2019 was another good year for cooperative board games! I think there were more solid co-ops than ever before, but not quite as many huge hits as I was hoping for. Still, I’d say the best of the best were right there with the best cooperative games of 2018 and, from what I’ve seen, 2020 is going to be even better.
I changed up how I played co-ops in 2019. Rather than trying to play every game with every person in my group(s), we now split up and everyone plays the games they’re actually interested in. This has helped us to get more games played and no one has had to sit through multiple sessions of games they don’t enjoy. So, because of that, this list and the future rankings you’ll find on this site will be my personal Top 10s, but I’ll still get some help to break ties whenever I rate two or more games closely (this happens a lot).
I have not played every cooperative board game that came out in 2019, but I have played just about every one that I wanted to play. If I end up playing a 2019 release and it outranks any game on this list, I’ll update the list.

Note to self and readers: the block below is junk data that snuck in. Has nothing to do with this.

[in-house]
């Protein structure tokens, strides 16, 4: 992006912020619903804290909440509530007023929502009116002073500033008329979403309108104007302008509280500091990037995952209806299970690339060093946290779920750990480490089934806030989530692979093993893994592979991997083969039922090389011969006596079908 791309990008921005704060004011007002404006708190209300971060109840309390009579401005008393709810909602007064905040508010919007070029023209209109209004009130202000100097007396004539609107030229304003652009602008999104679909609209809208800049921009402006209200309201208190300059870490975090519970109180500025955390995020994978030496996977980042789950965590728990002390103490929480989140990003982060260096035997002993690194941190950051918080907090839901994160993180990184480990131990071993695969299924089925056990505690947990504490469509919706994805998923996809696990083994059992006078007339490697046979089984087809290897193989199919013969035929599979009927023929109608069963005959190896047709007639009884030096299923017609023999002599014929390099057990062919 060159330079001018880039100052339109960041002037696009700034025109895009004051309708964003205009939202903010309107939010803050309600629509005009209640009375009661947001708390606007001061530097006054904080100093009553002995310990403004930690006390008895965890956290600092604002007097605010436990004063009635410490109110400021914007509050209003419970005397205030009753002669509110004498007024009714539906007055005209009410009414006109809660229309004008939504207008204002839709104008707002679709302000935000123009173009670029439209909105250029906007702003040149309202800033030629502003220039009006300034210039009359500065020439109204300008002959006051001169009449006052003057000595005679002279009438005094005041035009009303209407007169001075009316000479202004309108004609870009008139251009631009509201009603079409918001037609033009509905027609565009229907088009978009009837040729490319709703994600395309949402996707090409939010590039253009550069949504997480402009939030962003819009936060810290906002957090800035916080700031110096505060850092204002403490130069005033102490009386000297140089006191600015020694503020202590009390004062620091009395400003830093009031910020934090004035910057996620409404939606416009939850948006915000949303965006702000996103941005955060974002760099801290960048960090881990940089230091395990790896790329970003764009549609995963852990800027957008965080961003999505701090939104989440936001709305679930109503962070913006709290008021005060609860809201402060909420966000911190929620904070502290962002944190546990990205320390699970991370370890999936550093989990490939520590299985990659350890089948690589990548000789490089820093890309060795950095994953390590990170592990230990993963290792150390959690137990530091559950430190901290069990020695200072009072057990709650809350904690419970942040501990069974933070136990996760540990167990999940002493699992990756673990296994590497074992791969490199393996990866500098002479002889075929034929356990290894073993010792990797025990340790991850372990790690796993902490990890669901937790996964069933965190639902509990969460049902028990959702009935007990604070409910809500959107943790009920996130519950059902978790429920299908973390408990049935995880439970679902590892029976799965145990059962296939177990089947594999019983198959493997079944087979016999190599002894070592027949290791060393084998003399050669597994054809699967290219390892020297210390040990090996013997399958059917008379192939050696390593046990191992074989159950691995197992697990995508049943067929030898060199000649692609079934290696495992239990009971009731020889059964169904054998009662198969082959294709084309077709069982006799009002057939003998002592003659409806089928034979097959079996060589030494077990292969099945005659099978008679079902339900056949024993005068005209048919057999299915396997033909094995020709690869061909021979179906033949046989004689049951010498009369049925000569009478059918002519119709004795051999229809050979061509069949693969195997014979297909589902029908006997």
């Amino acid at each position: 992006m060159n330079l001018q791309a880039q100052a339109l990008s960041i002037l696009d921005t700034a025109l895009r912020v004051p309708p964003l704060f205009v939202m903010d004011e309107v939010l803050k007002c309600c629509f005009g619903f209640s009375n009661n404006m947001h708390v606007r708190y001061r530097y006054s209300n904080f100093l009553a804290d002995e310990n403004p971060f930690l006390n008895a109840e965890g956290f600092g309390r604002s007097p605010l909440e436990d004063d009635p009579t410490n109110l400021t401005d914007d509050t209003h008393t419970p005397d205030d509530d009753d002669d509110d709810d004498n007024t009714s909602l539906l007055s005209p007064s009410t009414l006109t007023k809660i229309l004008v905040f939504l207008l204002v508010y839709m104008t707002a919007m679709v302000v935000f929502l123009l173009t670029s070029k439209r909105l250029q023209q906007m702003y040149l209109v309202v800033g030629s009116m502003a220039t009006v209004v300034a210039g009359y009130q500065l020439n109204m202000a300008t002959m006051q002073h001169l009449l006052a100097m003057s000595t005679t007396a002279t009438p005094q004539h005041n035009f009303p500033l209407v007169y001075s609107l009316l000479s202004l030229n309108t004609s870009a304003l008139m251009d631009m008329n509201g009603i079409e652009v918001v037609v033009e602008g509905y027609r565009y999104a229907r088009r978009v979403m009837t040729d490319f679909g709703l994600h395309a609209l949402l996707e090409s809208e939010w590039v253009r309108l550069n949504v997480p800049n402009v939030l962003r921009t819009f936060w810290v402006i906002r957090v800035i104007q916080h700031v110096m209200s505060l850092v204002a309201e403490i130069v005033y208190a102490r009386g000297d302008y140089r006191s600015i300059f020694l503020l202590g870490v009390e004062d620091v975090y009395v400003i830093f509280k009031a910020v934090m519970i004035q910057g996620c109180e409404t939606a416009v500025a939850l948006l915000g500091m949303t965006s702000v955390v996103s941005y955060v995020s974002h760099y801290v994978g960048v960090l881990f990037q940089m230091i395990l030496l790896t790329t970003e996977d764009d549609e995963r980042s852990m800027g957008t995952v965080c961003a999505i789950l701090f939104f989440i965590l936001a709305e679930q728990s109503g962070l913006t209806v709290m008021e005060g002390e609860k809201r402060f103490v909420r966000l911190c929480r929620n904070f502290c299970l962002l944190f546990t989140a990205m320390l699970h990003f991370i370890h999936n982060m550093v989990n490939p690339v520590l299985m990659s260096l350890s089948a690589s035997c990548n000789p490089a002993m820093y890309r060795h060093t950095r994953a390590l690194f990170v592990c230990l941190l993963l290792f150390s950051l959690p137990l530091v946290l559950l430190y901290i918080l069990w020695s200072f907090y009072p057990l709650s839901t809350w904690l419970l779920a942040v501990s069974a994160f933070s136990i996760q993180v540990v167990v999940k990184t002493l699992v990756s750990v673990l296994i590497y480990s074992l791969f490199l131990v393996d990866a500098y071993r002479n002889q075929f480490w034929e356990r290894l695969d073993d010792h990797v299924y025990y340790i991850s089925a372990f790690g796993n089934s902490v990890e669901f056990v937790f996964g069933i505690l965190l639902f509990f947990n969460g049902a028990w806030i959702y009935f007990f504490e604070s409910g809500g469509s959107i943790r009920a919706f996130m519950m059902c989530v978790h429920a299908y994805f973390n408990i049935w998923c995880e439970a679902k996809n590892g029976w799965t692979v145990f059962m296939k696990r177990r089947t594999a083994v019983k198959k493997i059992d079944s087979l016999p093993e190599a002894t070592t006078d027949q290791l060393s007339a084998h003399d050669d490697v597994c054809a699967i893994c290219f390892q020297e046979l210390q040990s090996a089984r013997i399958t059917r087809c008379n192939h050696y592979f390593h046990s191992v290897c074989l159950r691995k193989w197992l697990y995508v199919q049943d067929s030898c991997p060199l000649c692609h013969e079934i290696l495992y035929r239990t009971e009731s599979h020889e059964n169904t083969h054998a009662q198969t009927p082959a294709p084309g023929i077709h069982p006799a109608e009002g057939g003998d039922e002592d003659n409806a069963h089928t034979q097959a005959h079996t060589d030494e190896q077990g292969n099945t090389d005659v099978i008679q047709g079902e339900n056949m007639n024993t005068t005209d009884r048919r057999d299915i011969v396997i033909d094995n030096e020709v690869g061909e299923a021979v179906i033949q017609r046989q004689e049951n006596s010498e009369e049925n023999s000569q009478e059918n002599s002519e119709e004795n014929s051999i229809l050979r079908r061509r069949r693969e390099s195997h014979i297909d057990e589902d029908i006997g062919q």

Also, I didn’t include games that I felt were reskins of older games (Last Bastion), games that were new editions of older games without huge changes (D-Day Dice), or Kickstarter games that weren’t available at retail in 2019 (Tainted Grail). Some of those games will probably show up on the Top 40 list at some point, though.
Let’s get to it!! Below you’ll find my Top 10 Cooperative Board Games of 2019!
10. Letter Jam
Players: 2-6 | Minutes: 30-60
At this point I have definitely played Letter Jam more than any of the other games on this list. What makes Letter Jam a unique (and challenging) word game is that no one can see their own letters, so you have to figure out ways to use enough letters in your word clues to help out your teammates.
Letter Jam is a really fun word game that I can break out with any crowd and know that we’ll have a good time.
Read our Letter Jam review
9. Beatdown: Streets of Justice
Players: 1-4 | Minutes: 30-90
Beatdown: Streets of Justice is a relatively unknown fighting game with a great push-your-luck combat mechanism. It’s gone over well with everyone I’ve shown it to because it’s simple to play and there’s a great amount of tension as you attempt to pull off the most powerful combos that you can. It’s a really cool card and dice game that definitely surpassed my expectations.
I recommend Beatdown to anyone who is a fan of old beat ’em up video games, though I think most co-op fans will get a kick out of it.
Read our Beatdown: Streets of Justice review
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8. Cthulhu: Death May Die
Players: 1-5 | Minutes: 90-120